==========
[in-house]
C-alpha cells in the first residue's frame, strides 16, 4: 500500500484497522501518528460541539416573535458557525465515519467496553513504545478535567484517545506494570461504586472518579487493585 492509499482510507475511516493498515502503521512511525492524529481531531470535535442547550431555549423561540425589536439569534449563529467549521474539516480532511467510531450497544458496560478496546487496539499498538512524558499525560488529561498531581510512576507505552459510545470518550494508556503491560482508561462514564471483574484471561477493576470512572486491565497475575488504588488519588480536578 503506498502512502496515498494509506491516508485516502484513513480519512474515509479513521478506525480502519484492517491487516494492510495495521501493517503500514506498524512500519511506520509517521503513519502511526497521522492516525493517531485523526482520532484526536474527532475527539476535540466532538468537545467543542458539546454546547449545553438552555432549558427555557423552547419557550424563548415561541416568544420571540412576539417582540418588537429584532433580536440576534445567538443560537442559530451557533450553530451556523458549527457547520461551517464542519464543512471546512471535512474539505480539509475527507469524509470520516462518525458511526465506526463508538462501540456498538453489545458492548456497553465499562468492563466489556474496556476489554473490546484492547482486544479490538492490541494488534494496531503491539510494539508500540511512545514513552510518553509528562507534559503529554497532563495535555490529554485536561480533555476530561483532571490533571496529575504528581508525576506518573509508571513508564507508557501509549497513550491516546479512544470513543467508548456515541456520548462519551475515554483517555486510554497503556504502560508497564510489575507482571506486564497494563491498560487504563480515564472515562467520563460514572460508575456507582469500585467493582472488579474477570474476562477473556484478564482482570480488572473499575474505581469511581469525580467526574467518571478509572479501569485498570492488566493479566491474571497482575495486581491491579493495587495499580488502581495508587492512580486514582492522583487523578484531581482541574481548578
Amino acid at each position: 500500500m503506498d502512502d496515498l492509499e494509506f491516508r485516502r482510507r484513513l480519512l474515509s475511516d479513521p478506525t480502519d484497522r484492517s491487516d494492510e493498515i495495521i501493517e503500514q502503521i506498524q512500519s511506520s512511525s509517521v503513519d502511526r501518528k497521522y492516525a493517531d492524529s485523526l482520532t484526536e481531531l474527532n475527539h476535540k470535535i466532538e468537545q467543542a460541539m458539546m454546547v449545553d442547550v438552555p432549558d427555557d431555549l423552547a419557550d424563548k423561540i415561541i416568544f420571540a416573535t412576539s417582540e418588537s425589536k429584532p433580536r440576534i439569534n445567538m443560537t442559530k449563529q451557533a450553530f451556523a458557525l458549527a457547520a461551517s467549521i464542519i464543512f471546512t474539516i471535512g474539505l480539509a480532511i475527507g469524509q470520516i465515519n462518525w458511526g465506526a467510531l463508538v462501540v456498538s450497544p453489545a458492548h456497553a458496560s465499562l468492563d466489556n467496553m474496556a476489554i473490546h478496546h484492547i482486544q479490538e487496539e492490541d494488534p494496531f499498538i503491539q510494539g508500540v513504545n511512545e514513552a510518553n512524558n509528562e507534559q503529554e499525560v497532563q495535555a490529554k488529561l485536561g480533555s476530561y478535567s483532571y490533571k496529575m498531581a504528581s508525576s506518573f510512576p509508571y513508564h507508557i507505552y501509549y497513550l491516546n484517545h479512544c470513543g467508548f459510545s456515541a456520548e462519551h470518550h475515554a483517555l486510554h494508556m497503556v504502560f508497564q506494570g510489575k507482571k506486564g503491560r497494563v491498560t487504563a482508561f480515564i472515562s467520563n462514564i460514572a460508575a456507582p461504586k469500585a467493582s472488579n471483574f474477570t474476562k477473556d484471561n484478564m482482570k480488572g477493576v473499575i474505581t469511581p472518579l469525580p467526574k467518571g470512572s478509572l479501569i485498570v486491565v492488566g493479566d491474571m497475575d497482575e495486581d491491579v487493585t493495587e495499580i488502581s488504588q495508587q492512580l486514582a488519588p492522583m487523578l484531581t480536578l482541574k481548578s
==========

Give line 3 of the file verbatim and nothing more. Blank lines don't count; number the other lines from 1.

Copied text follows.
Amino acid at each position: 500500500m503506498d502512502d496515498l492509499e494509506f491516508r485516502r482510507r484513513l480519512l474515509s475511516d479513521p478506525t480502519d484497522r484492517s491487516d494492510e493498515i495495521i501493517e503500514q502503521i506498524q512500519s511506520s512511525s509517521v503513519d502511526r501518528k497521522y492516525a493517531d492524529s485523526l482520532t484526536e481531531l474527532n475527539h476535540k470535535i466532538e468537545q467543542a460541539m458539546m454546547v449545553d442547550v438552555p432549558d427555557d431555549l423552547a419557550d424563548k423561540i415561541i416568544f420571540a416573535t412576539s417582540e418588537s425589536k429584532p433580536r440576534i439569534n445567538m443560537t442559530k449563529q451557533a450553530f451556523a458557525l458549527a457547520a461551517s467549521i464542519i464543512f471546512t474539516i471535512g474539505l480539509a480532511i475527507g469524509q470520516i465515519n462518525w458511526g465506526a467510531l463508538v462501540v456498538s450497544p453489545a458492548h456497553a458496560s465499562l468492563d466489556n467496553m474496556a476489554i473490546h478496546h484492547i482486544q479490538e487496539e492490541d494488534p494496531f499498538i503491539q510494539g508500540v513504545n511512545e514513552a510518553n512524558n509528562e507534559q503529554e499525560v497532563q495535555a490529554k488529561l485536561g480533555s476530561y478535567s483532571y490533571k496529575m498531581a504528581s508525576s506518573f510512576p509508571y513508564h507508557i507505552y501509549y497513550l491516546n484517545h479512544c470513543g467508548f459510545s456515541a456520548e462519551h470518550h475515554a483517555l486510554h494508556m497503556v504502560f508497564q506494570g510489575k507482571k506486564g503491560r497494563v491498560t487504563a482508561f480515564i472515562s467520563n462514564i460514572a460508575a456507582p461504586k469500585a467493582s472488579n471483574f474477570t474476562k477473556d484471561n484478564m482482570k480488572g477493576v473499575i474505581t469511581p472518579l469525580p467526574k467518571g470512572s478509572l479501569i485498570v486491565v492488566g493479566d491474571m497475575d497482575e495486581d491491579v487493585t493495587e495499580i488502581s488504588q495508587q492512580l486514582a488519588p492522583m487523578l484531581t480536578l482541574k481548578s